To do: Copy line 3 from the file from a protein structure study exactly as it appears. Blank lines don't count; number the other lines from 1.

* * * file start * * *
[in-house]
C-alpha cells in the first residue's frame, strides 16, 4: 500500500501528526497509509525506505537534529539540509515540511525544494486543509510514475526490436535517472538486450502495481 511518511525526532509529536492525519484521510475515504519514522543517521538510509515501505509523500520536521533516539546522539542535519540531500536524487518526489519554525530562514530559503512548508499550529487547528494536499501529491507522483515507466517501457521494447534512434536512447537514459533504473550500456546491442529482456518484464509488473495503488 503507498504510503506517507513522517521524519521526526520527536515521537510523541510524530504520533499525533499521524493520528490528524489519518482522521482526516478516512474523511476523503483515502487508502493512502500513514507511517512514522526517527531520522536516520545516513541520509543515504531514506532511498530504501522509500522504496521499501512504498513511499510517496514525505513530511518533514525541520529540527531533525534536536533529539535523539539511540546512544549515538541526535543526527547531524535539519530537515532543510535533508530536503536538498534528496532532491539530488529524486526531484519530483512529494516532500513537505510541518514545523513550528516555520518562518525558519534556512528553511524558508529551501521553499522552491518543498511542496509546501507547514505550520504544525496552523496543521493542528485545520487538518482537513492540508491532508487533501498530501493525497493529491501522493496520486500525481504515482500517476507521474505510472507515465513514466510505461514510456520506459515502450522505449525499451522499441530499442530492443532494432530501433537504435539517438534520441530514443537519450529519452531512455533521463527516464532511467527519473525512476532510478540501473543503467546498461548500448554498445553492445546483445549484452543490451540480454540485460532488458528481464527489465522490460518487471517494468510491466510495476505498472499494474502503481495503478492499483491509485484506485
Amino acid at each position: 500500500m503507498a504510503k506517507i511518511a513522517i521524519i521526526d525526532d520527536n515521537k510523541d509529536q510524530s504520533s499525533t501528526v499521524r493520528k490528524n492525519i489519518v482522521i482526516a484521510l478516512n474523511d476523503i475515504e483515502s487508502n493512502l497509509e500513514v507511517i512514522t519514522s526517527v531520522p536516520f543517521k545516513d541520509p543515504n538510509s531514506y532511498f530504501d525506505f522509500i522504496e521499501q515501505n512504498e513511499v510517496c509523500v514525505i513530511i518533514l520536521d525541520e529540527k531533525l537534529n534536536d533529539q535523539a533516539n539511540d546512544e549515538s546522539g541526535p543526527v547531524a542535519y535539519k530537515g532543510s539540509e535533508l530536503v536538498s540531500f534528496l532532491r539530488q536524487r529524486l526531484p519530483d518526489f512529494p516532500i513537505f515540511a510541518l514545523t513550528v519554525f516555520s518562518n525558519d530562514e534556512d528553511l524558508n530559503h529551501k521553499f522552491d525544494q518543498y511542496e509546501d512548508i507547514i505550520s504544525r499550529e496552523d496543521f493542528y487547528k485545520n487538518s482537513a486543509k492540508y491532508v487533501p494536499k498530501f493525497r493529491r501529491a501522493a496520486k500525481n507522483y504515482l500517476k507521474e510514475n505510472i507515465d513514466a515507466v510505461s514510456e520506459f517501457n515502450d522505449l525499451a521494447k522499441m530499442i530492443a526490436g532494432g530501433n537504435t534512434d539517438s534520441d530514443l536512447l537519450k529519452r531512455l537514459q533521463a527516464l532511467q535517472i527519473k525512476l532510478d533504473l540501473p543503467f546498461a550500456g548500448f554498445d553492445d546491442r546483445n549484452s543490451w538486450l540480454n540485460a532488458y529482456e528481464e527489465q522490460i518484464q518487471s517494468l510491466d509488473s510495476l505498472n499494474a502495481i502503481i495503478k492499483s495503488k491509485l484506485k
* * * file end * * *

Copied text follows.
Amino acid at each position: 500500500m503507498a504510503k506517507i511518511a513522517i521524519i521526526d525526532d520527536n515521537k510523541d509529536q510524530s504520533s499525533t501528526v499521524r493520528k490528524n492525519i489519518v482522521i482526516a484521510l478516512n474523511d476523503i475515504e483515502s487508502n493512502l497509509e500513514v507511517i512514522t519514522s526517527v531520522p536516520f543517521k545516513d541520509p543515504n538510509s531514506y532511498f530504501d525506505f522509500i522504496e521499501q515501505n512504498e513511499v510517496c509523500v514525505i513530511i518533514l520536521d525541520e529540527k531533525l537534529n534536536d533529539q535523539a533516539n539511540d546512544e549515538s546522539g541526535p543526527v547531524a542535519y535539519k530537515g532543510s539540509e535533508l530536503v536538498s540531500f534528496l532532491r539530488q536524487r529524486l526531484p519530483d518526489f512529494p516532500i513537505f515540511a510541518l514545523t513550528v519554525f516555520s518562518n525558519d530562514e534556512d528553511l524558508n530559503h529551501k521553499f522552491d525544494q518543498y511542496e509546501d512548508i507547514i505550520s504544525r499550529e496552523d496543521f493542528y487547528k485545520n487538518s482537513a486543509k492540508y491532508v487533501p494536499k498530501f493525497r493529491r501529491a501522493a496520486k500525481n507522483y504515482l500517476k507521474e510514475n505510472i507515465d513514466a515507466v510505461s514510456e520506459f517501457n515502450d522505449l525499451a521494447k522499441m530499442i530492443a526490436g532494432g530501433n537504435t534512434d539517438s534520441d530514443l536512447l537519450k529519452r531512455l537514459q533521463a527516464l532511467q535517472i527519473k525512476l532510478d533504473l540501473p543503467f546498461a550500456g548500448f554498445d553492445d546491442r546483445n549484452s543490451w538486450l540480454n540485460a532488458y529482456e528481464e527489465q522490460i518484464q518487471s517494468l510491466d509488473s510495476l505498472n499494474a502495481i502503481i495503478k492499483s495503488k491509485l484506485k